‘Talking to the patient about their current symptoms and how the symptoms are impacting upon their quality of life can give valuable insight into the underlying disorder,’ Dr French said.
‘Certainly asking the patient, “How are you going, how’s life in general, are there any symptoms that are restricting you and what you can do?” can give a clue as to the possibility of underlying significant valvular heart disease.’
If a pharmacist suspects a patient may have an underlying condition, they should encourage the patient to discuss the symptoms, and a plan of specific questions to ask, with their doctor.
‘Emphasising the need for the doctor to listen to the heart with a stethoscope can be exceedingly helpful,’ Dr French said.
‘All too often, patients may go to see their doctor for a regular check-up of their blood pressure or other conditions, and may not necessarily have their general practitioner listen to their heart with a stethoscope.’
This is particularly important as significant valvular heart disease is often associated with distinct, audible murmurs, which can be detected through the proper use of a stethoscope, Dr French added.
Greater awareness of valvular heart disease needed
When 71-year-old Phil Holmes started to feel fatigued and short of breath while doing push ups for a work fundraiser in 2019, he never considered it was heart-related.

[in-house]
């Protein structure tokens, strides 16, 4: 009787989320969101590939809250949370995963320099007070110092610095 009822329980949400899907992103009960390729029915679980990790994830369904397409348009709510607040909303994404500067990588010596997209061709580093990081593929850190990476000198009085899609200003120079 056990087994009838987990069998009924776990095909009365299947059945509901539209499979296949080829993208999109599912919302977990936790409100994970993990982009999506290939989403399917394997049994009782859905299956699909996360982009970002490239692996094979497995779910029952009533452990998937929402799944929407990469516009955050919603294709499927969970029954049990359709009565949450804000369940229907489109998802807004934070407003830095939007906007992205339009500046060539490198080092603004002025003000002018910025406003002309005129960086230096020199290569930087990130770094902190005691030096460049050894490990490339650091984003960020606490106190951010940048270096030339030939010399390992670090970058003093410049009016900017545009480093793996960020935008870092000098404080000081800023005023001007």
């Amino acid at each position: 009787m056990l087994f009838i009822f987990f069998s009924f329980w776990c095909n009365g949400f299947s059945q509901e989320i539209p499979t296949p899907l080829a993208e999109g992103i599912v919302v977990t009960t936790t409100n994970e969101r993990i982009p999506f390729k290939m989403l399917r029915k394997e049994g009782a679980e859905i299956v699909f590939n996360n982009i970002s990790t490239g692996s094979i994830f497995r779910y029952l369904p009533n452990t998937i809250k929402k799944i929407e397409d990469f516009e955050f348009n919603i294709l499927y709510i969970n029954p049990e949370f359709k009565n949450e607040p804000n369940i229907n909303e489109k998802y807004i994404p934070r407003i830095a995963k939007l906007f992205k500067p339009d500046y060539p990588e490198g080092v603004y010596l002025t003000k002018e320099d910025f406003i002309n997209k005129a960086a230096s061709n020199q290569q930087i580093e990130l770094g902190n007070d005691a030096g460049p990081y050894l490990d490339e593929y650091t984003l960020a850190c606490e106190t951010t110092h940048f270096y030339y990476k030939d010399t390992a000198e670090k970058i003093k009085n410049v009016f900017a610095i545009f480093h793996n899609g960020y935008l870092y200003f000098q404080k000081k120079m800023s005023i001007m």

‘Emphasising the need for the doctor to listen to the heart with a stethoscope can be exceedingly helpful.’
Prior to the pandemic, his job required weekly travel, and he enjoyed spending his free time in the gym. Aside from a health scare in 1997, when he was told to improve his health and fitness, the grandfather and head of insurance at a leading glass supplier had never had any serious heart concerns.
‘I found it hard to complete my fitness workouts and felt a lot more tired than usual,’ he said.
‘My trainer noticed as well. It was very out of character for me … I thought it was just age and fatigue.’
However, a visit to a GP and then a heart specialist confirmed he had heart valve disease.
‘After overhauling my diet and lifestyle in 1997, I honestly never thought I would be at risk,’ Mr Holmes said.
‘I believe all Australians aged 65 and over should be well informed about heart valve disease and the various treatment options available.’
Lead author of the Baker Heart and Diabetes Institute white paper, cardiologist Professor Tom Marwick agreed, and said more needed to be done to raise awareness among the public and health professionals about the disease.
‘It is important to keep in mind that the common symptoms of heart valve disease –especially exercise intolerance – are often misattributed to “old age”,’ he said.
‘We need increased awareness through marketing campaigns; strategies to upskill and support primary care; financial support for the use of emerging technologies; health service design, including improved access to echocardiography; funding to improve access and equity to interventions; and development of national heart valve disease guidelines.
‘We must all keep in mind that valvular heart disease can go unrecognised, undiagnosed, and untreated, and the complications can be devastating.’